Raimund further adds that to meet evolving consumer demands for transparency and sustainability; manufacturers must adopt solutions that facilitate a transition from mass production to tailored manufacturing processes. Sri also emphasises the importance of placing the customer at the center of the manufacturing process, “We follow this level of customisation ourselves. We tell the customer what the different use cases are in your industry. These are the various challenges. We see different solutions in your industry from the peers we are talking to or working with. Based on that, what use cases do you want to implement, and what customisations do you want?”

4. Enhancing cloud security for manufacturers

In response to the question about supporting manufacturers with cloud connectivity, Sri underscores the critical importance of network security. Traditionally, enterprises have managed network and security as separate domains, often utilising distinct products and teams. However, the way forward will be a shift towards a unified architecture where network and security are integrated seamlessly. This highlights the interconnected nature of modern IT infrastructure. With the proliferation of Internet-based operations and the migration of services to public cloud platforms like AWS and Azure, security concerns are paramount.

5. Transforming manufacturing with 5G connectivity

5G technology has opened a world of possibilities for manufacturing, such as process automation, advanced robotics, cloud-managed machines, and remote production system management. The transition from 4G to 5G offers significant bandwidth and connectivity speed enhancements. This upgrade translates into tangible improvements in daily life, such as seamless streaming without buffering. With 5G, data previously stored locally near factories can now be accessed from distant cloud locations via high-speed 5G connections, effectively replacing traditional lease line-based connectivity. 5G is a viable alternative for WAN (Wide Area Network) connectivity, simplifying network infrastructure by eliminating the need for multiple physical connections to each office.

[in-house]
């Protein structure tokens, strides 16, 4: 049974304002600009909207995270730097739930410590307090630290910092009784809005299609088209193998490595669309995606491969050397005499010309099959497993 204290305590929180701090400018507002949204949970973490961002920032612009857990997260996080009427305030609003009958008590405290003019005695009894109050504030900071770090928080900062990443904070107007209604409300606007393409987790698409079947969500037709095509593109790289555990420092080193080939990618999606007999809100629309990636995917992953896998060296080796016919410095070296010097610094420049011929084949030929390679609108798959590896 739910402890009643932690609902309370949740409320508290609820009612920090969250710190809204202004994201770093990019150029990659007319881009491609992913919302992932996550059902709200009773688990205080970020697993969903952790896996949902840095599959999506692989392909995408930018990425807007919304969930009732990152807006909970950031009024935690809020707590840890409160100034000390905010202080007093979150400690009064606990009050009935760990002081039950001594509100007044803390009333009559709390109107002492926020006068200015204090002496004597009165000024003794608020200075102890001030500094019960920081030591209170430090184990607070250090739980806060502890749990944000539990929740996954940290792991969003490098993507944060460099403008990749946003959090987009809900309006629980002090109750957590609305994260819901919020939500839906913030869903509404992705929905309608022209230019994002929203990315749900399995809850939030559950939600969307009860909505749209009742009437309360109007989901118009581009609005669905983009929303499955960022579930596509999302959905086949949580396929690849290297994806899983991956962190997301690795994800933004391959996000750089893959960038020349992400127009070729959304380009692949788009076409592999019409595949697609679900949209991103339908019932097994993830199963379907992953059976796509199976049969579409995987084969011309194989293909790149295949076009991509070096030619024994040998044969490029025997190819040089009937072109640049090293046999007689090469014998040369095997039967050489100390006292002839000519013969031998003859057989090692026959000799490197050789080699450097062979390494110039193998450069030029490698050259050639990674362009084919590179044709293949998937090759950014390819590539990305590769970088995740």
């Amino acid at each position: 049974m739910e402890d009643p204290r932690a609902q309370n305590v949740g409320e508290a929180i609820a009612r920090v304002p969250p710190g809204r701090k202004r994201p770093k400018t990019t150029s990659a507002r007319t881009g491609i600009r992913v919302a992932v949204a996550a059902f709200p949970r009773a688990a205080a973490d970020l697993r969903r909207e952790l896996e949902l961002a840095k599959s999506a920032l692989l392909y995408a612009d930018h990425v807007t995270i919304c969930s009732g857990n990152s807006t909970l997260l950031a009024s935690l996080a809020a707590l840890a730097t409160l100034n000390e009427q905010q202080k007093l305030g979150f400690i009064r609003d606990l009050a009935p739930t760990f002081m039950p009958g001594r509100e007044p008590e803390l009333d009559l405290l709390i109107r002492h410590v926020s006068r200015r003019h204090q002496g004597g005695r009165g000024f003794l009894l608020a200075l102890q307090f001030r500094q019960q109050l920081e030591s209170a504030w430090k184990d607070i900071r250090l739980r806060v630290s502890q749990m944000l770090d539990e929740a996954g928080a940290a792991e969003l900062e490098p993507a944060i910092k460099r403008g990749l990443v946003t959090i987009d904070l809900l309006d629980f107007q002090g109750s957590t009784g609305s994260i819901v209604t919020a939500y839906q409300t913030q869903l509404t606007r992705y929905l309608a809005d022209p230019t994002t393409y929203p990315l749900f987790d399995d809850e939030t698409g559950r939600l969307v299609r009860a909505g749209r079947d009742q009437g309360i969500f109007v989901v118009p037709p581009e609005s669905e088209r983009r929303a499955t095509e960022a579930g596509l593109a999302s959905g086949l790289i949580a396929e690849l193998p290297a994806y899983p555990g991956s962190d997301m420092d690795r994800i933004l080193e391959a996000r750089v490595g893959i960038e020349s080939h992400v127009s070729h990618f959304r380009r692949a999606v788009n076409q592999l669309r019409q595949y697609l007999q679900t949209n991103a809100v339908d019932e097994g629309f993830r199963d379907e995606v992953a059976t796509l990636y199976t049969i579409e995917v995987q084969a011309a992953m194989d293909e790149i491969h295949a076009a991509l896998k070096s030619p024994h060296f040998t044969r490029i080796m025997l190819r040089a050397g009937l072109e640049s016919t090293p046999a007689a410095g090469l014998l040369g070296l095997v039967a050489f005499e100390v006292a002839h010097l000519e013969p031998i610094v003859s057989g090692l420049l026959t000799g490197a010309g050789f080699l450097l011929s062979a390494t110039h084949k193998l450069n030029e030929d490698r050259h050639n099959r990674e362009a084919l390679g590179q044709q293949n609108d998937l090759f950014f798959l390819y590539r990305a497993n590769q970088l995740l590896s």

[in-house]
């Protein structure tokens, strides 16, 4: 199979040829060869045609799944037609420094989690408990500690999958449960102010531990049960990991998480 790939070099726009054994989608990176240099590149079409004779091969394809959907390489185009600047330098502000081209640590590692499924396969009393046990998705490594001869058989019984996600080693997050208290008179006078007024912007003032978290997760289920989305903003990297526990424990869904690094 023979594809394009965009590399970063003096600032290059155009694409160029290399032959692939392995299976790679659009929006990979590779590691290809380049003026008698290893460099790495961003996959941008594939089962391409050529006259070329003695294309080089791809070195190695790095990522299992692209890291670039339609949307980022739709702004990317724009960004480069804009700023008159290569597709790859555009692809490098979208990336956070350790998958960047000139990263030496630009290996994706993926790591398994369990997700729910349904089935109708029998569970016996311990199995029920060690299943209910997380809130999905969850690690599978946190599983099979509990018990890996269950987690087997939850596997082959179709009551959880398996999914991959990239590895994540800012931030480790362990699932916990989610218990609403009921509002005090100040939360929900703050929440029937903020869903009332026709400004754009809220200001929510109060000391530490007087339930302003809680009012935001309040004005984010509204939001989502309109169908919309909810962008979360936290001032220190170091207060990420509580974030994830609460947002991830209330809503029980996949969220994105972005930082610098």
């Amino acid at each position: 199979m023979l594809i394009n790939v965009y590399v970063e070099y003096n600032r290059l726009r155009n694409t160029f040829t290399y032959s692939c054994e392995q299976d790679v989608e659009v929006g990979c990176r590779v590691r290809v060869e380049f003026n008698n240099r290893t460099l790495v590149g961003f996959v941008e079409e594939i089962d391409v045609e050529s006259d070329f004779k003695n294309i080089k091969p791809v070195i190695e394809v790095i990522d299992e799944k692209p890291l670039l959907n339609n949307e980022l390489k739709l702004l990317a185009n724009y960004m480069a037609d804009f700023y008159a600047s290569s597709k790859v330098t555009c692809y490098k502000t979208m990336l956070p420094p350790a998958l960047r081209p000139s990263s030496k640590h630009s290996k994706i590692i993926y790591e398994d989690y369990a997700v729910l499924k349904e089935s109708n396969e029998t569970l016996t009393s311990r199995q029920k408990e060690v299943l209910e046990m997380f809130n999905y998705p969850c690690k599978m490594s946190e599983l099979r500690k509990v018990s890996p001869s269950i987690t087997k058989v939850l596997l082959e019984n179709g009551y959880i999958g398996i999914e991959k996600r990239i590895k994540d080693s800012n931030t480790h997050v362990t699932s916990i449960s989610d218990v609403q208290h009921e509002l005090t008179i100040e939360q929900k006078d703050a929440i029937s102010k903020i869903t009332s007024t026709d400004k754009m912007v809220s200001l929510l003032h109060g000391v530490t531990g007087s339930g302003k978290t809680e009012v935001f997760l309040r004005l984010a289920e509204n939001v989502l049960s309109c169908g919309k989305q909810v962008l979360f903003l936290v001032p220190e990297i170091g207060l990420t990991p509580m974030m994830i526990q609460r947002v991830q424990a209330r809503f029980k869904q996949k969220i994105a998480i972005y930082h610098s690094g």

Looking ahead, INCIT and Tata Communications envision that 5G will be the cornerstone of Industry 4.0, ushering in a future where factories and industrial operations are fully integrated and automated. 5G’s fast bandwidth, low latency, and reliability make it a game-changer for connecting remote factories and locations traditionally challenging to reach with fibre optics.

What’s next? Manufacturers need to explore and implement forward-thinking strategies that will help them achieve a sustainable tomorrow. Leaders need to collaborate with the broader industry’s experts, adopt customised manufacturing approaches, and leverage technologies like 5G to drive efficiency and environmental responsibility.

At INCIT, we provide several frameworks and tools to help start, scale and sustain manufacturing transformation journeys. The Consumer Sustainability Industry Readiness Index (COSIRI) is a comprehensive framework and set of tools designed to assist manufacturers in embedding sustainability into all their operations. COSIRI assesses 24 dimensions across four fundamental building blocks of sustainability: Strategy and Risk Management, Sustainable Business Processes, Technology, and Organisation and Governance. It is an independent benchmarking system that assesses the sustainability maturity of manufacturers and helps establish future roadmaps.

Please learn more about how we are helping manufacturers build a suitable tomorrow here.